That’s just it. You and your husband (Or boyfriend, or fiance, I can’t remember) are doing fine and respect one another.

        I truly believe if there isn’t anything inherently wrong, the LW’s situation wouldn’t have happened. So, if they want to stay together, they need counseling and to get to the root of the real problem.

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      • katie

        katie August 8, 2012, 10:20 am

        i think that team mentality is a HUGE part of it… because, even think of a situation where you would get hit on (not in a gross way) or complimented by a man or whatever- that positive self esteem change is also good for ethan, even though that seems backwards to think. you getting a self esteem boost makes you feel more beautiful, act more beautiful or whatever to ethan, so he wins too.

        that could have very well happened to this LW’s husband, but it didnt, because there are other much more deep issues at play here.. for sure.

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      • avatar

        6napkinburger August 8, 2012, 10:58 am

        I’m not so sure it’s only that.

        Like, if you hit the gym and suddenly had Jessica alba’s prebaby body, you’d walk a little taller and notice more people checking you out. You’d flirt with the cute barista a little more, especially if he was massively hitting on you. You might take the free latte and smile back. If your ring was getting resized and you are out with your friends, the gorgeous guy you’ve ever seen starts flirting with you, looking right at you, I think you’d flirt back. Especially if that kind of guy never ever flirted with you before. Even being the most committed person in the world, if you are at all an extrovert, I think you’d feel great. And if you had a couple drinks in you, when he asks for your number, you might slip him a fake number because you don’t want to have to say “actually, i’m very happily involved but this was fun!” or take his business card or give him your business card because having to put on the emergency brake will bring you back to reality when this particular fiction really isn’t hurting anyone. Even if you have ZERO intent of following up.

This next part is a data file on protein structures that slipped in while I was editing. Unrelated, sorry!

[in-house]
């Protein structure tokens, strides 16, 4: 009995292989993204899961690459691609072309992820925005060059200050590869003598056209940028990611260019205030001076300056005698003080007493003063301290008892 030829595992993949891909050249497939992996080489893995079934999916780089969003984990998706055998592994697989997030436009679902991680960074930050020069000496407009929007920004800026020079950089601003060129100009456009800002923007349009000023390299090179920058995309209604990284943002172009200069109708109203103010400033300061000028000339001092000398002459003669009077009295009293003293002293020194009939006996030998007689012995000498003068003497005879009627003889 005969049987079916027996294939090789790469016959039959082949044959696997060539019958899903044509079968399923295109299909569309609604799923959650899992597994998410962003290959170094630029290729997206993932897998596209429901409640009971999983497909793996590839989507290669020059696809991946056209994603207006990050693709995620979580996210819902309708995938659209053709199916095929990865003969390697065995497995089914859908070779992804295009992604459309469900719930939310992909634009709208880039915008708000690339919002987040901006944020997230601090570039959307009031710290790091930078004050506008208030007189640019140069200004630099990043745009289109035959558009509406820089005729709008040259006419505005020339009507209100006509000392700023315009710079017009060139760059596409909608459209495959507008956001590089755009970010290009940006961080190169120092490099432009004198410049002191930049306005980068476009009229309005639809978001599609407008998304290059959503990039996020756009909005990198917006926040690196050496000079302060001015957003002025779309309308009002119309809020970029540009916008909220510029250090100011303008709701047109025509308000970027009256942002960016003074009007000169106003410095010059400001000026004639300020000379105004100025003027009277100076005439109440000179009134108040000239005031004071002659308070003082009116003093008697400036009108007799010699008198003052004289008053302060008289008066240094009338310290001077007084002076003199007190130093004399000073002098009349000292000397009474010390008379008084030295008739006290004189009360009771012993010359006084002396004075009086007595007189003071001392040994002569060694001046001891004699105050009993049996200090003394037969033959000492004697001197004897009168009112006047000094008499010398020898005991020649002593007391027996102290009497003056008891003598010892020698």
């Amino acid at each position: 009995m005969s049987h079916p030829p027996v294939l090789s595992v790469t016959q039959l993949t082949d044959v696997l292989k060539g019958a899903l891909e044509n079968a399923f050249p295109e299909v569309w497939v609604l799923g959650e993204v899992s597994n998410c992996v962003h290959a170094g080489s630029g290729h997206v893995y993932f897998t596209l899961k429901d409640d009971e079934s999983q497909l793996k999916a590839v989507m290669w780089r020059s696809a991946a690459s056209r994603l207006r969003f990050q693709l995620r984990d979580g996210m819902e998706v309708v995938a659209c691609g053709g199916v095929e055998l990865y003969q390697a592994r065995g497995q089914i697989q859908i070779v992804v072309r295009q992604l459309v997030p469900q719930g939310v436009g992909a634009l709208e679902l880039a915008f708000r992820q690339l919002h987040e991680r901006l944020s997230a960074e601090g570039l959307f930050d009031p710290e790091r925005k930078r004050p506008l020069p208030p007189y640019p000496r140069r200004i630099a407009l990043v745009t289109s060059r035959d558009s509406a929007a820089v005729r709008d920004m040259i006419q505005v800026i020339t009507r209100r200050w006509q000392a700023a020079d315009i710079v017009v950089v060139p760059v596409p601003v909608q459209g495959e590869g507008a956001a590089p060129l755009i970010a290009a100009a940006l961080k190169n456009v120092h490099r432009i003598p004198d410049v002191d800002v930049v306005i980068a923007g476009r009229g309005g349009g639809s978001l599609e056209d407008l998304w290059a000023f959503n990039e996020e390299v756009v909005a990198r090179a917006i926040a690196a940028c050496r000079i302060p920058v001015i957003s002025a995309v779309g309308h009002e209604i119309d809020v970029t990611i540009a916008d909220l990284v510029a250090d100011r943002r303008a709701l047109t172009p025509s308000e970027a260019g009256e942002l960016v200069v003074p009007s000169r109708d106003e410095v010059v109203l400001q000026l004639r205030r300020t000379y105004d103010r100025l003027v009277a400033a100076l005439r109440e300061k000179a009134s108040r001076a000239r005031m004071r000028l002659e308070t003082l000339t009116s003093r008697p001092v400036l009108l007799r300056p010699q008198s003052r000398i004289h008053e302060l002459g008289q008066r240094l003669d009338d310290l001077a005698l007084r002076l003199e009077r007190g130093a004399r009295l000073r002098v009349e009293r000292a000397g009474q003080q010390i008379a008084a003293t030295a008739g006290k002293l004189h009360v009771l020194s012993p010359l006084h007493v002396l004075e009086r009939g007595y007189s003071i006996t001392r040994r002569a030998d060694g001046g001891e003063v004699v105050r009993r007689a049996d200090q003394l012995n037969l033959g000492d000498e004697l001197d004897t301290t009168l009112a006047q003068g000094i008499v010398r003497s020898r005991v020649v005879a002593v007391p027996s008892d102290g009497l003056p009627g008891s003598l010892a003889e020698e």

So I get the new flirting thing. In this instance, talking/flirting to Mr. Gorgeous and taking his business card while not telling him you’re involved REALLY doesn’t hurt your SO or your relationship. And it doesn’t hurt Mr. Gorgeous (he can deal with one night, the girl he macked on wasn’t a slam dunk). It just makes you feel sexy and wanted. Chances are, that night you’ll go home and wake Mr. Iwannatalktosampson up and make sweet sweet love. Because you were reminded that you are actively choosing him and that you love him; you aren’t just stuck with him.

        So As I said, I get the flirting and i even get the number thing. I know people who’ve blanked on fake numbers or on how to now say “sorry Im taken” and just given their real number, to avoid the “conflict.” Still, fully committed to their SO and hoping he never calls/screening if he does, because later they realized how dumb it was to give a real number/card.

        I don’t think this scenario is at ALLLLLLLL what happened to LW. But I could see it happening (and have seen it happen) to lots of couples and it doesn’t mean they are less of a team; in fact, it tends to bolster the relationship, because the person who improved is more confident and the sex gets better.

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      • avatar

        MMcG August 8, 2012, 11:03 am

        I don’t think they have a basic understanding of what a team / partnership is supposed to be… trying really hard not to go too hard on the LW but WTF????????? Why would you marry a man with a drinking problem and no future (not just b/c of the lack of a diploma, he could have no diploma and be running his own business or doing other productive, ambitious things that demonstrate he’s capable and interested in improving himself and his household)??

        “I have been married for two years and have been with my husband, “Carl,” for five years. We are both in our late 20s. In February I told Carl that I could not put up with his drinking anymore (he was drinking 2-4 beers on a daily basis — more on weekends — and has gotten two DUIs). He seemed to turn things around: he started going to school to get his GED; he started working out; he lost 30 lbs; and things seemed to be going wonderfully between us. ”